“Well, sometimes in life, you have to remember which side your bread is buttered on. This could be a huge point in my favour when it comes time for my promotion to Chief Inspector. In any case, it’s an honour to be selected as ‘the best man in the CID’—and it’s a matter of ‘face’ for my Superintendent. I can’t let him down, Gemma.”
“So you decided you could let me down?” I said sharply.
Devlin sighed. “You know I’ve been looking forward to this weekend as much as you. I’m just as disappointed as you are. But there will be other weekends, sweetheart. In fact, I’ve already spoken to the Super and he’s promised me a weekend at the end of next month. It’s only a few weeks more and the weather will be even better in May.”
He was right, I knew, and I was probably being childish and unreasonable, but I couldn’t help the feeling of bitter disappointment. I had been looking forward to this weekend so much and now it was being snatched away from me at the last minute.
Wait… at the last minute…
Suddenly I thought of something else. “I’ve given everyone this weekend off,” I said. “So now I can’t even open the tearoom—”
Devlin groaned. “Can’t you ring Cassie and Dora and asked them to swap around to a weekend next month?”
“Cassie might but Dora can’t. She’s gone off to visit her sister in Bournemouth. I can’t ask her to change her plans now and we can’t do without our baking chef because we haven’t got any supplies for this weekend. In fact, I asked her to bake less this week so we wouldn’t have too much leftover food. Oh, and actually, Cassie is going to be busy too. There’s the annual village fête in Meadowford this weekend. When Cassie heard that I was closing the tearoom, she decided to get a stall there to sell her paintings.”
Devlin groaned again. “I’m sorry, Gemma. I really am. I wouldn’t be doing this if it wasn’t important.”
I heard the genuine contrition in his voice and my heart softened. It wasn’t as if Devlin didn’t want to spend time with me. I knew the importance of a promotion at this stage in his career. Wasn’t I being selfish not to support him?
“How about if we go out to dinner on Sunday night?” said Devlin. “I should be free by six. I know it’s not the same… but I promise I’ll make it up to you, Gemma. We’ll go somewhere nice next month—make it a really special weekend.”
I softened even further. “All right,” I said at last. “I’ll see you on Sunday then.”
I hung up, still feeling a bit peeved, and my mood was not improved when I told my mother the change in plans.
“But that’s wonderful, darling!” she said. “You can come to the village fête with me and Muesli!”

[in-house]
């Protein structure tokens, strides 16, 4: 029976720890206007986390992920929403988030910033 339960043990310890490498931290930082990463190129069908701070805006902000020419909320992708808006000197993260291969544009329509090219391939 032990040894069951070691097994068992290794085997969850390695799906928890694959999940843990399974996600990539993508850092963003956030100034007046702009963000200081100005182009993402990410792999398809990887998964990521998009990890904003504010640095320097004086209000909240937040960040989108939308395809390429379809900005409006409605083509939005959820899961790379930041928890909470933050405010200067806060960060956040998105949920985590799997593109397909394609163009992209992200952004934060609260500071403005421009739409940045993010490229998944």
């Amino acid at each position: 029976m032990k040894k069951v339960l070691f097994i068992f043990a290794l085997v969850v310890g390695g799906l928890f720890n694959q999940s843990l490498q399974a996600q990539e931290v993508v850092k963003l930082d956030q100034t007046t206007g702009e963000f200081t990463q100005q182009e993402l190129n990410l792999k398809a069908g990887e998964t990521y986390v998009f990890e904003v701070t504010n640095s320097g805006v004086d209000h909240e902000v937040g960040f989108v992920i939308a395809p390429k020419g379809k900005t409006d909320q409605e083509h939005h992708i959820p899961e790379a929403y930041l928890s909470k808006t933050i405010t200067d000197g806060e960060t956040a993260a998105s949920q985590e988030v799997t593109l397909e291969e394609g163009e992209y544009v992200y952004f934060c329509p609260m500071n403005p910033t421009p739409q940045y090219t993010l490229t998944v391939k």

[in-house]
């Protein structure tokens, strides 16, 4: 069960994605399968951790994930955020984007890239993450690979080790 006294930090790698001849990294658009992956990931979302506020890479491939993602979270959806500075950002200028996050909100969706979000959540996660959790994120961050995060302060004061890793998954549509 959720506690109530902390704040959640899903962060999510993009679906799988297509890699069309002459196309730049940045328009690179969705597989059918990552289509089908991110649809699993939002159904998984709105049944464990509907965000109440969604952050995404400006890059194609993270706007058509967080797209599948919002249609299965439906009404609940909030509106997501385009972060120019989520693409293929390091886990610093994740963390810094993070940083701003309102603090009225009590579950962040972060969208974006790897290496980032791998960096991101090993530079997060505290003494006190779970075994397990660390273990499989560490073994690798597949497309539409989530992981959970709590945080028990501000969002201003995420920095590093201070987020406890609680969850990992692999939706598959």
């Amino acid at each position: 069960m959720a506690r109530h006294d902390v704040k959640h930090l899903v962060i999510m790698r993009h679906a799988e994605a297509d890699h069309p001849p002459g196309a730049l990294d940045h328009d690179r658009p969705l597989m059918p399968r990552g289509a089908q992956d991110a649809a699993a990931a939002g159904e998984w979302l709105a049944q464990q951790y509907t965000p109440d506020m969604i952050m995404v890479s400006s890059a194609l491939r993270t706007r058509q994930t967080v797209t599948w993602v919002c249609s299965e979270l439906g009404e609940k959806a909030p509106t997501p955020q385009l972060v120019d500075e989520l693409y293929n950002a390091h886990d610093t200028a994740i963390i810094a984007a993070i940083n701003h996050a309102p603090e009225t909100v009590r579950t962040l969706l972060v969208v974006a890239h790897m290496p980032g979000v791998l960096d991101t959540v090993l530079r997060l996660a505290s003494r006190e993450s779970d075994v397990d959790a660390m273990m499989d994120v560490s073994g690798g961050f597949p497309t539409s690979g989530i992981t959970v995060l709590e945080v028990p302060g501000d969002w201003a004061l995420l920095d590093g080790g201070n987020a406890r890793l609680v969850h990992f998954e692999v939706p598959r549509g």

I looked at her in surprise. “What are you and Muesli going to do there?”
“Don’t you remember? I told you—Audrey Simmons from the village fête committee has been telling me all about the Show.”
“The Cotswolds Cat Fancy Club Show, darling! It’s held every year at the Meadowford village fête. There’s a marvellous cash prize donated by English Country Pets, that big pet food manufacturer, and it’s such an honour to be picked as ‘Best in Show’. Anyway, I’ve entered Muesli.”
I gaped at her. “You’ve what? But, Mother, cat shows are for pure breeds. Muesli is a moggie and—”
My mother waved a hand dismissively. “I’m sure they’ll never know, darling. Muesli is so pretty, the judges are bound to fall in love with her.”
“But they’ll be looking to see what kind of breed she is—”
“Oh, I’m sure Muesli can lay claim to all sorts of breeds in her heritage. In fact, Audrey was telling me about some of the cat breeds and I’m sure I can see all the traits she was describing! Muesli is remarkably clever and loves to explore, just like an Abyssinian… she has the white ‘gloves’ on her front paws, just like a Birman… she loves talking back to you, just like a Siamese … and her lovely stripes and spots are just like a Bengal’s…” My mother indicated my little tabby cat who was sleeping on her lap. “And there’s even a bit of curl to her coat, just like a Cornish Rex! Don’t you think?”
What I thought was that my mother was completely delusional. Muesli looked like nothing more than a common farmhouse moggie. A very pretty farmhouse moggie but a moggie all the same. Still, my mother was not to be dissuaded. Once she got an idea into her head, it set like cement.
“And now that you’re free this weekend, darling, it’s ideal! You can come and help me at the show.”
So that was how I found myself being dragged out of bed early this morning to help my mother wash, groom, and primp Muesli in readiness for her big day. After the bath and blow dry—which left me more traumatised than my cat—my mother brushed Muesli’s short, plush coat until it gleamed and even I had to admit that the little cat had never looked so good. Her dove-grey fur looked almost silver and her beautiful dark stripes spiralled out in perfect symmetry on either side of her spine.
“Meorrw…!” said Muesli, regarding herself with smug satisfaction in the mirror of my mother’s bathroom.
“Now, I will just have time to get dressed and do my hair…” My mother looked at me with disapproval. “You’re not going to wear that to the village fête, are you?”
I looked down at my comfy old chenille sweater and faded jeans. “Yeah, why not?”